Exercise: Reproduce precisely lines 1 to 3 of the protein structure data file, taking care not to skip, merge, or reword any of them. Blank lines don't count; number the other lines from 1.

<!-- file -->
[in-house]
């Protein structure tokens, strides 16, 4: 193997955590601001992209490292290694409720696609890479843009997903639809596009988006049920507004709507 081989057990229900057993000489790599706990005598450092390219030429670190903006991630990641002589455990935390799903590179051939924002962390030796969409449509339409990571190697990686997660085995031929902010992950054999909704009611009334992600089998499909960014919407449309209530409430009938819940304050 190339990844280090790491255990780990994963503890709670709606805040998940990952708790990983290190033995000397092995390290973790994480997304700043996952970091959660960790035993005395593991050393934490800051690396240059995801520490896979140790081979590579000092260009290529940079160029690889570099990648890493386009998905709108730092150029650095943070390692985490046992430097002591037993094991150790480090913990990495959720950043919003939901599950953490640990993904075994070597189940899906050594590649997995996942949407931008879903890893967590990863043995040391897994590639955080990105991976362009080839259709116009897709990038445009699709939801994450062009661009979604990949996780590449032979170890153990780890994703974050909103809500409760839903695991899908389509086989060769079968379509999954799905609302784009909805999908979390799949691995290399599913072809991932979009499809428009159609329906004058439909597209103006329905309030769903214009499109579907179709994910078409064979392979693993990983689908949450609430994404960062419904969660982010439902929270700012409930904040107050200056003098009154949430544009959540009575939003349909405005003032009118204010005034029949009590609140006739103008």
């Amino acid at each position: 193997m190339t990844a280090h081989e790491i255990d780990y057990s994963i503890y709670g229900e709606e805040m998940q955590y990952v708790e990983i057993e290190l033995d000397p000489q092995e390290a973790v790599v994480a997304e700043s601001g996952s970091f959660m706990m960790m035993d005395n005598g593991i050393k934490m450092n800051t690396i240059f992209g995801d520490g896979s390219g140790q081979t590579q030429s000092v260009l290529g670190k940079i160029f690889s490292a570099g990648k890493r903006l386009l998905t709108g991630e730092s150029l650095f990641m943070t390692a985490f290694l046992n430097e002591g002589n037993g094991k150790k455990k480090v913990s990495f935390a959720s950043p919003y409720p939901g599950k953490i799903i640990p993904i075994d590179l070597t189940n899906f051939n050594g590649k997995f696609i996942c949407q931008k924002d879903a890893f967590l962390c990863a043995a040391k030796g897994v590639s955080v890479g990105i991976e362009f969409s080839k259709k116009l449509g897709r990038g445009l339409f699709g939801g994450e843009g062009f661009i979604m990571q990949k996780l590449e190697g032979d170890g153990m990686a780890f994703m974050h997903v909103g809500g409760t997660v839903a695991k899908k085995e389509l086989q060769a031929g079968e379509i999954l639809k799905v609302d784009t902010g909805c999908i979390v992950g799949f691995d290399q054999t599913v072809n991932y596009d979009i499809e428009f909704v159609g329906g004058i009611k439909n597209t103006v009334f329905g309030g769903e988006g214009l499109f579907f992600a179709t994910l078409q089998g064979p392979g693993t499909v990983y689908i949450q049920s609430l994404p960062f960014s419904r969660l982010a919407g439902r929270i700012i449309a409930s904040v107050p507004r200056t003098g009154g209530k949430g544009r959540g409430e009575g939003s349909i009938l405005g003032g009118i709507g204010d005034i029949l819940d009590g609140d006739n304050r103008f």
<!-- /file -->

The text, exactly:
[in-house]
């Protein structure tokens, strides 16, 4: 193997955590601001992209490292290694409720696609890479843009997903639809596009988006049920507004709507 081989057990229900057993000489790599706990005598450092390219030429670190903006991630990641002589455990935390799903590179051939924002962390030796969409449509339409990571190697990686997660085995031929902010992950054999909704009611009334992600089998499909960014919407449309209530409430009938819940304050 190339990844280090790491255990780990994963503890709670709606805040998940990952708790990983290190033995000397092995390290973790994480997304700043996952970091959660960790035993005395593991050393934490800051690396240059995801520490896979140790081979590579000092260009290529940079160029690889570099990648890493386009998905709108730092150029650095943070390692985490046992430097002591037993094991150790480090913990990495959720950043919003939901599950953490640990993904075994070597189940899906050594590649997995996942949407931008879903890893967590990863043995040391897994590639955080990105991976362009080839259709116009897709990038445009699709939801994450062009661009979604990949996780590449032979170890153990780890994703974050909103809500409760839903695991899908389509086989060769079968379509999954799905609302784009909805999908979390799949691995290399599913072809991932979009499809428009159609329906004058439909597209103006329905309030769903214009499109579907179709994910078409064979392979693993990983689908949450609430994404960062419904969660982010439902929270700012409930904040107050200056003098009154949430544009959540009575939003349909405005003032009118204010005034029949009590609140006739103008």
């Amino acid at each position: 193997m190339t990844a280090h081989e790491i255990d780990y057990s994963i503890y709670g229900e709606e805040m998940q955590y990952v708790e990983i057993e290190l033995d000397p000489q092995e390290a973790v790599v994480a997304e700043s601001g996952s970091f959660m706990m960790m035993d005395n005598g593991i050393k934490m450092n800051t690396i240059f992209g995801d520490g896979s390219g140790q081979t590579q030429s000092v260009l290529g670190k940079i160029f690889s490292a570099g990648k890493r903006l386009l998905t709108g991630e730092s150029l650095f990641m943070t390692a985490f290694l046992n430097e002591g002589n037993g094991k150790k455990k480090v913990s990495f935390a959720s950043p919003y409720p939901g599950k953490i799903i640990p993904i075994d590179l070597t189940n899906f051939n050594g590649k997995f696609i996942c949407q931008k924002d879903a890893f967590l962390c990863a043995a040391k030796g897994v590639s955080v890479g990105i991976e362009f969409s080839k259709k116009l449509g897709r990038g445009l339409f699709g939801g994450e843009g062009f661009i979604m990571q990949k996780l590449e190697g032979d170890g153990m990686a780890f994703m974050h997903v909103g809500g409760t997660v839903a695991k899908k085995e389509l086989q060769a031929g079968e379509i999954l639809k799905v609302d784009t902010g909805c999908i979390v992950g799949f691995d290399q054999t599913v072809n991932y596009d979009i499809e428009f909704v159609g329906g004058i009611k439909n597209t103006v009334f329905g309030g769903e988006g214009l499109f579907f992600a179709t994910l078409q089998g064979p392979g693993t499909v990983y689908i949450q049920s609430l994404p960062f960014s419904r969660l982010a919407g439902r929270i700012i449309a409930s904040v107050p507004r200056t003098g009154g209530k949430g544009r959540g409430e009575g939003s349909i009938l405005g003032g009118i709507g204010d005034i029949l819940d009590g609140d006739n304050r103008f």